It was this week 18 years ago that I zipped up my blue corduroy jacket for the first time, as I prepared to participate in our county level FFA Creed Contest. I remember standing in the bathroom of our small high school thinking I was not the least bit comfortable in those black nylons, I wasn’t 100% sure how that waterfall scarf was supposed to lay, and I didn’t know why my brand new jacket, fresh from a cardboard box, was so stiff. Little did I know that over the next six and a half years, that very uniform would become a second skin to me.
As time unfolded, I had many adventures in that FFA jacket. The contests, the conferences, the activities: they helped mold me into the person I am today. I shed many tears, both of joy and of disappointment, as I navigated my teenage years. I learned what it meant to set goals and to work harder than I ever imagined to achieve them, but I also learned what it meant when to no fault of my own, those goals just weren’t in the cards to be attained. I developed a true understanding what it means to be a leader, and I had the privilege of guiding other members to the same comprehension. I realized that personal achievements are fulfilling, but those accolades pale in comparison to the joy of seeing others reach their own ambitions.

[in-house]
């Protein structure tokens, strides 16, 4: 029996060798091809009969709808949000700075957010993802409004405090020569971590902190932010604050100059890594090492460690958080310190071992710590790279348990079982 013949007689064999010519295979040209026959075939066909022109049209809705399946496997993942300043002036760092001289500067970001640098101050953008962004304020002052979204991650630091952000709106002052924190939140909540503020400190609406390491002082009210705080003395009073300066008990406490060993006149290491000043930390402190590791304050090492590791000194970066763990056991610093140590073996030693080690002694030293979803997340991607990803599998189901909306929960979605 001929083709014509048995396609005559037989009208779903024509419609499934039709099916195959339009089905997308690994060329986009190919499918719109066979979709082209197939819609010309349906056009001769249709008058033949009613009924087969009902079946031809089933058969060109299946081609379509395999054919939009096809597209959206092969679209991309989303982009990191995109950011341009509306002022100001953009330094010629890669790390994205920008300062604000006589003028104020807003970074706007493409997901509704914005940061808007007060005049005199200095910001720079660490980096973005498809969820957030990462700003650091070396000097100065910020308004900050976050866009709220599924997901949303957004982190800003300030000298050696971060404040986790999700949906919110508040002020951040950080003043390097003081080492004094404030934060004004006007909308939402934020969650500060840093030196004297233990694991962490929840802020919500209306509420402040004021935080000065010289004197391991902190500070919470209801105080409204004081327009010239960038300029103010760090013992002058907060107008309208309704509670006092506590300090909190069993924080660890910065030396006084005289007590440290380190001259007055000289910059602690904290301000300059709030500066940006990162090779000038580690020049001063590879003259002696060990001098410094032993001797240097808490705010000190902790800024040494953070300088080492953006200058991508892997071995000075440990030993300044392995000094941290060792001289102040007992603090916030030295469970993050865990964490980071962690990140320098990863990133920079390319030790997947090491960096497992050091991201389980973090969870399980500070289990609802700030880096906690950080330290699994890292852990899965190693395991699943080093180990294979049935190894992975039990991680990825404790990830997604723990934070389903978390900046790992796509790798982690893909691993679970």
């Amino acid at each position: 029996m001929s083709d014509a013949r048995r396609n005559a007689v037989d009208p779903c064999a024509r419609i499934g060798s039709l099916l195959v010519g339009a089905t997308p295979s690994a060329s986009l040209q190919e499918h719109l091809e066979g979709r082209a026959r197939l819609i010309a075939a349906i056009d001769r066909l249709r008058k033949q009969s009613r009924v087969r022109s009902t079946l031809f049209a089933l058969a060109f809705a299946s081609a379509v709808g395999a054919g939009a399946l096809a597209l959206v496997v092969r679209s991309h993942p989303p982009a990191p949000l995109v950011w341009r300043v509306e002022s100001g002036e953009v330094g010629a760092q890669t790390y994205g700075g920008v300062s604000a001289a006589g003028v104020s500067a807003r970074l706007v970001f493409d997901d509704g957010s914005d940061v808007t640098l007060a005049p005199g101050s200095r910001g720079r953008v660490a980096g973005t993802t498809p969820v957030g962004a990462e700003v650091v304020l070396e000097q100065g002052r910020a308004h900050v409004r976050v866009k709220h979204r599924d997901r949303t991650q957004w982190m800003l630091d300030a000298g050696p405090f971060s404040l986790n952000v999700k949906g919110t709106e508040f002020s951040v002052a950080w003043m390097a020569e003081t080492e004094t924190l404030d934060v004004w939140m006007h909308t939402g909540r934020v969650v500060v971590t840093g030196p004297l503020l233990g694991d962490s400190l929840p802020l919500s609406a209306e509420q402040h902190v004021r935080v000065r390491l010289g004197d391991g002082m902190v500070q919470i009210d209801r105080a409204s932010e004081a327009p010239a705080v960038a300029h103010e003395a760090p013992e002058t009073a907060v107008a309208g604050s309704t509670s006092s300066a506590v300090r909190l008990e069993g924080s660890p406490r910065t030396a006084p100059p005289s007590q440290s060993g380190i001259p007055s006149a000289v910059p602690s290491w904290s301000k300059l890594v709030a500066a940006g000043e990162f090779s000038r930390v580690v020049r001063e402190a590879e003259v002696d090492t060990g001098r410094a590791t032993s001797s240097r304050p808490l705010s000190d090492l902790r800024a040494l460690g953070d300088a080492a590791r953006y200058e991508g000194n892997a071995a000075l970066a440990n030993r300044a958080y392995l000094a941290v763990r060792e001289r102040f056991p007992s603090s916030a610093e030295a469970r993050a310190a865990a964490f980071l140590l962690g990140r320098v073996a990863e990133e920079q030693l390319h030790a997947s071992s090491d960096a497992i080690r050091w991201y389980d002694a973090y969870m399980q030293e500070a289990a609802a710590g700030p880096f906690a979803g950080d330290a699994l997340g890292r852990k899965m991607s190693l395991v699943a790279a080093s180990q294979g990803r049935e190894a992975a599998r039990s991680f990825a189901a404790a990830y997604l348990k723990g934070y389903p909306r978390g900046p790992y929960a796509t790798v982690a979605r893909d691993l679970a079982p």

Earlier this week, I set down at my desk to write thank you notes to two important individuals who were mentors during my time as a FFA member, and now, as an adult, who I still hold in the highest of regards. It was challenging to verbalize how much their influence meant to me and how eternally grateful I am still today for my involvement in the FFA. I was disheartened, thinking that “thank you,” just wasn’t enough. How could I ever repay them the time they invested in me as a FFA member?
Then, a lightbulb went off, and suddenly I understood what they knew all along: if FFA is successful, which I believe in my heart of hearts that it is, then the personal development lasts far longer than any blue jacket. How do I pay this forward? By my everyday actions. By serving in leadership roles in my state and community. By putting others above myself. By working tirelessly to promote American agriculture. By raising my own children to be productive members of our society. By never doubting the difference one person can make.
FFA Week is a time to reflect and to be grateful. Even almost two decades later, it’s easy to get caught up in the nostalgia and to feel a little saddened that such an important chapter of my life has closed. However, to quote the great philosopher, Dr. Seuss: “Don’t cry because it’s over. Smile because it happened.” May your memories of FFA be full laughter and tears, and may you never stop applying the lessons learned in the blue and gold.